The "Sociological-Caloric" Value of Food: Culinary, Cultural, and Spatial "Measurements"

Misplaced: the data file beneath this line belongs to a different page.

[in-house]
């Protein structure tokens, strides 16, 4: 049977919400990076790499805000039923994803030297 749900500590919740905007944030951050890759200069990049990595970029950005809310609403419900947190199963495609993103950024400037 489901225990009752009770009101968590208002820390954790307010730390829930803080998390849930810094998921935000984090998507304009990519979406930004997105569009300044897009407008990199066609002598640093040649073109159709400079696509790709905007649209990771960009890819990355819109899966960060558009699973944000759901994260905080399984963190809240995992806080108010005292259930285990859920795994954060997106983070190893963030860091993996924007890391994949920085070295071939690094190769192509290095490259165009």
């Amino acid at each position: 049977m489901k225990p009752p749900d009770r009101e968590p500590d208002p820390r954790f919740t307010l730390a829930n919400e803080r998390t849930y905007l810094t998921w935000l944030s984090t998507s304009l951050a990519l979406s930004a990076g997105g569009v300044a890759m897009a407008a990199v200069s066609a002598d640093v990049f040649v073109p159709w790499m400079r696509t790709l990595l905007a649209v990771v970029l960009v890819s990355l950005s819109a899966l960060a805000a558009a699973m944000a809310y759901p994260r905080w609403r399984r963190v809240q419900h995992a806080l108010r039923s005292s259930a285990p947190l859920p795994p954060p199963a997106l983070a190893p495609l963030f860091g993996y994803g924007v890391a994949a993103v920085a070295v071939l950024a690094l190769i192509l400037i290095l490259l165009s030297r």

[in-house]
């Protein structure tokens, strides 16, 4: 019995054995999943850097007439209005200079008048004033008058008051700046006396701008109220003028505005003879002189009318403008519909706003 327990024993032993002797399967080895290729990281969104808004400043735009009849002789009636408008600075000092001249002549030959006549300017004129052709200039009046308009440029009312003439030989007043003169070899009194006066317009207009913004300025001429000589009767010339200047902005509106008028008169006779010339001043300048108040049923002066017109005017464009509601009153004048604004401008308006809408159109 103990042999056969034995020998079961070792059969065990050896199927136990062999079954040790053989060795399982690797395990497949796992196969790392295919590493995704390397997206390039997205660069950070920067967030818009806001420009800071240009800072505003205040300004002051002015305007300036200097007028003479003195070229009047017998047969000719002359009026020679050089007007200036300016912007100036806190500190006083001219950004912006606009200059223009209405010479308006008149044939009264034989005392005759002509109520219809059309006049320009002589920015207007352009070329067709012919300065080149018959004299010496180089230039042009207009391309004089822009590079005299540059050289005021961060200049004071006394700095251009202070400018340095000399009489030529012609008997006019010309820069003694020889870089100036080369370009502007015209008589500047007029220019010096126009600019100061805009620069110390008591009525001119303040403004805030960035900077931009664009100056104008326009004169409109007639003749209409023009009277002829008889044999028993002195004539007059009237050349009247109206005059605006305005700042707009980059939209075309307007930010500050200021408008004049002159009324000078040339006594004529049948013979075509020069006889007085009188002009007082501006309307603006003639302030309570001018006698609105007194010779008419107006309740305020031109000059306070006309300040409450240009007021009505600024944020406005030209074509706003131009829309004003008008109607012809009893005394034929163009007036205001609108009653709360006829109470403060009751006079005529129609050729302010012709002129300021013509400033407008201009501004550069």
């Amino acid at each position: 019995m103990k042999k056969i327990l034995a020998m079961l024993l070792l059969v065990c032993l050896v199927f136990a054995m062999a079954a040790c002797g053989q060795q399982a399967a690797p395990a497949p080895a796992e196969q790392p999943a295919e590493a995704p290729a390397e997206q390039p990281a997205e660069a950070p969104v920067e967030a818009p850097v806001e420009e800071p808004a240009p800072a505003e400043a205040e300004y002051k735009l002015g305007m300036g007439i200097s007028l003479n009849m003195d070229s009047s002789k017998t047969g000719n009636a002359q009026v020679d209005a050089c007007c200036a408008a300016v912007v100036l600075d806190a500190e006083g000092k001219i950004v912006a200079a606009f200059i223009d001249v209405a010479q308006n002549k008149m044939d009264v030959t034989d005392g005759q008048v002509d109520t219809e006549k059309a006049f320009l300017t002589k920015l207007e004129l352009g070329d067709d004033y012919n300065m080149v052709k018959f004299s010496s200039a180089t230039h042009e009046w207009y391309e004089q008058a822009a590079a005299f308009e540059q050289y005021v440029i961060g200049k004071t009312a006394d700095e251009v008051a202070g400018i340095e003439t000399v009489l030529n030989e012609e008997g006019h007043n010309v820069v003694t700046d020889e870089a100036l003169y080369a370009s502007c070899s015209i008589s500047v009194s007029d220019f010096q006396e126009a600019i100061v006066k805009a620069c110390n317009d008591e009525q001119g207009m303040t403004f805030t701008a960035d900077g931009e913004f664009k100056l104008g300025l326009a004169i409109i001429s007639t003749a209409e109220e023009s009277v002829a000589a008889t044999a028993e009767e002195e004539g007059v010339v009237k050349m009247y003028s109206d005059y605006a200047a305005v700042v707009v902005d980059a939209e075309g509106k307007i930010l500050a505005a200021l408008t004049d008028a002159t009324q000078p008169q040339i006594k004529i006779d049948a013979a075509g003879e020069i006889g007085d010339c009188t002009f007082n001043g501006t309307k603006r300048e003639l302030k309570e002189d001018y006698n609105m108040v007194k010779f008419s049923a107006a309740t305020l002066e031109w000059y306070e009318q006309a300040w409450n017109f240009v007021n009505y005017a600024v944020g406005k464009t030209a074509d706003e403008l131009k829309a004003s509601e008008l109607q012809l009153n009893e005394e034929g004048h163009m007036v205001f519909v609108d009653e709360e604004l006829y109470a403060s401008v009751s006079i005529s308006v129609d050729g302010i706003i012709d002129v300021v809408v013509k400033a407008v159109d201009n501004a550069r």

The article was initially intended as a review of Carolyn Steel's book Hungry City: How Food Shapes Our Lives. However, the author's foreword on the reasons and variations of the sociological interest in food turned the review into the reflections on the ways of (or a kind of) sociological analysis of food's role in the contemporary consumer society, a role that cannot be simply reduced to a "fuel" necessary for the trouble-free operation of man as a biological creature. There are several clearly-defined contexts of the scientific analysis of food that can be of interest and importance for sociologists. These contexts include the macroeconomic approach (such as various interpretations of food security from the social-economic to the (geo)political, such as the Russian state's politicized discourse of import substitution that ignores the population's real food practices and access to food); the gender-economic approach (a 'feminized' version of economic history); the culinary-ideological approach (when the recipes of the usual cookbook or the model of public catering development hide the ideological didactic instructions on the mandatory way of life, i.e., "political dietology"); and the historical-cultural-anthropological approach (the attempts to reconstruct the social-cultural codes of food and its role in the epoch-making events of the past). Such wide boundaries of today's scientific interpretations of food allowed the presentation of the Hungry City as an almost ideal example of the sociological analysis of the social life of food in all its diverse manifestations (such as the production and transportation of food, urbanization and food markets, the transformations of home kitchens' design, the development of the public catering system, social meanings of the joint meal-and-wastes recycling, social justice and utopias), even though the book focuses on only the culinary culture of England.